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7 Best Parts of the New York Times's Wacky LA Rentals Story

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Ok, we admit it: our first response to Adam Baer's wacky LA renting adventures piece in the New York Times was total cynicism--the paper has a habit of tossing out tonedeaf "isn't LA ca-razy??" meat to its East Coast readers. But Baer has been in LA long enough (since 2004) to qualify as an Angeleno in our book and you know what? Renting in Los Angeles (as we know from last week's Renters Week) is actually quite often a carnival of the bizarre. In a fun way! Here are our favorite bits from Baer's story:

7. True, the apartment’s top level was no larger than a generously sized jail cell. But you could stumble down to lower levels via a rickety spiral staircase, and the roomy deck could surely support two vegan jockeys and an all-steel hibachi.

6. In the decentralized sprawl of Los Angeles, I quickly learned that rental apartments employed managers instead of supers. These managers are usually single, quirky, underemployed, middle-aged males: nosy, pedantic types who frequently bear a resemblance, physically and/or psychologically, to Norman Bates.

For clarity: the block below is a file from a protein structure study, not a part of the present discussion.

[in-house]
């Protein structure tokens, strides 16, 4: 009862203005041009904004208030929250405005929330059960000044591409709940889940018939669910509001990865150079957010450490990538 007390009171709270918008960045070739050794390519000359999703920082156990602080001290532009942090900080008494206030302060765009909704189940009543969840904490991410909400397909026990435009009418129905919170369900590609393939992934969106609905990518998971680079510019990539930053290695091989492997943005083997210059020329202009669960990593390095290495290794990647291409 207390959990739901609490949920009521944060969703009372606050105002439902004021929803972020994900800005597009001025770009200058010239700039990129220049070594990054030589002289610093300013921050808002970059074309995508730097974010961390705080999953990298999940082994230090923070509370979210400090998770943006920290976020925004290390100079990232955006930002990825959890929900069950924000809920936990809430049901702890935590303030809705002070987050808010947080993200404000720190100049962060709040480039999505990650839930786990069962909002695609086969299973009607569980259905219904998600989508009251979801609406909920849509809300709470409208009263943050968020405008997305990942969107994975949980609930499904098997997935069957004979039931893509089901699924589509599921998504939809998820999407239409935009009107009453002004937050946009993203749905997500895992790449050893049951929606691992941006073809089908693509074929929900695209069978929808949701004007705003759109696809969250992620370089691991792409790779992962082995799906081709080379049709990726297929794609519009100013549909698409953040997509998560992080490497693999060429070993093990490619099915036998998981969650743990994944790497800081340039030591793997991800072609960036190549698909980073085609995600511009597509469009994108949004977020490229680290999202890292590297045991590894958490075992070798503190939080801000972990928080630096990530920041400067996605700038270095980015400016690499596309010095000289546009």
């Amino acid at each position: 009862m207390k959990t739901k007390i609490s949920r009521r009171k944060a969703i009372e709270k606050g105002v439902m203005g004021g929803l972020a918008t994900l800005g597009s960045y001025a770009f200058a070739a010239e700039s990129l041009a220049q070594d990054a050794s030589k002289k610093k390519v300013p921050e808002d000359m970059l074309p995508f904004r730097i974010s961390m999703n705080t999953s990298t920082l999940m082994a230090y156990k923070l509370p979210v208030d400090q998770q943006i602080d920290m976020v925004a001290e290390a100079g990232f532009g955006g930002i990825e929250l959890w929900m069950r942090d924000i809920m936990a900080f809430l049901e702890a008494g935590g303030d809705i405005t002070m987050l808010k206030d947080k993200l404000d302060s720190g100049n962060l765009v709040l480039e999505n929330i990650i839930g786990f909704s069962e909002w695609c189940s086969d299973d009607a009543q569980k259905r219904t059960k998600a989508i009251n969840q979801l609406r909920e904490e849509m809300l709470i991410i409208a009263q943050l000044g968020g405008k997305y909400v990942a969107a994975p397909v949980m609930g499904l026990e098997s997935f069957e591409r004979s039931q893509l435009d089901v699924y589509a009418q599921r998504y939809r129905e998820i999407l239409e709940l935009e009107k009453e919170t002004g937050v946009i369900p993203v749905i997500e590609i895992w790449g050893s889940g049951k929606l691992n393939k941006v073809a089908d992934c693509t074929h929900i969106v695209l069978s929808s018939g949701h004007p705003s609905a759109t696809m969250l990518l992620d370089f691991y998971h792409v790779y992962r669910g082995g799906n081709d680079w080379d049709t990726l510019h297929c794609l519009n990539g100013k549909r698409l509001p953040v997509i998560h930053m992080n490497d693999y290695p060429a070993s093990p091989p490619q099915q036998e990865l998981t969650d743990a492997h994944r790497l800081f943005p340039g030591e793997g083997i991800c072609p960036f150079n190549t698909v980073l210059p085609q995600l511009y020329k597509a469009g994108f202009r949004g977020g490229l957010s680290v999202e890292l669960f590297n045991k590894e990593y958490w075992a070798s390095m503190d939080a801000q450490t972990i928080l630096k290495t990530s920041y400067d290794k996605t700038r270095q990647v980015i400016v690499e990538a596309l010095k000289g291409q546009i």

5. I always remember first the insecure son of one of Los Angeles’s most famous modern architects: a man who inspected my professional C.V. and interrogated me for two hours while he ate his breakfast before showing me a “shoddy” (architectural term) apartment of his design near his father’s landmark homes.

4. But when the five-foot man who owned the castle — a wiry circus performer and the son of vaudevillian acrobats — perched the squawking [parrot] on Lina’s shoulder, I wasn’t worried.

3. But could I do it, place myself on the site of a potential custody struggle between a maybe porn star and her some kind of human-trafficker ex? Even for the invaluable screenplay fodder?

2. More recently, a sensible-seeming manager showed us a roomy loft with a view of the Hollywood sign, explaining how he liked to “state all things clearly.” We were about to sign the lease when he told us the woman who had previously lived in the space had moved to “the next dimension.” “What can you do?” he asked. “It’s Xenu’s universe.”

1. Shortly thereafter we left, driving toward the crazy glass house and almost hitting Tom Hanks in a Volvo.
· Leasing Los Angeles [NYT]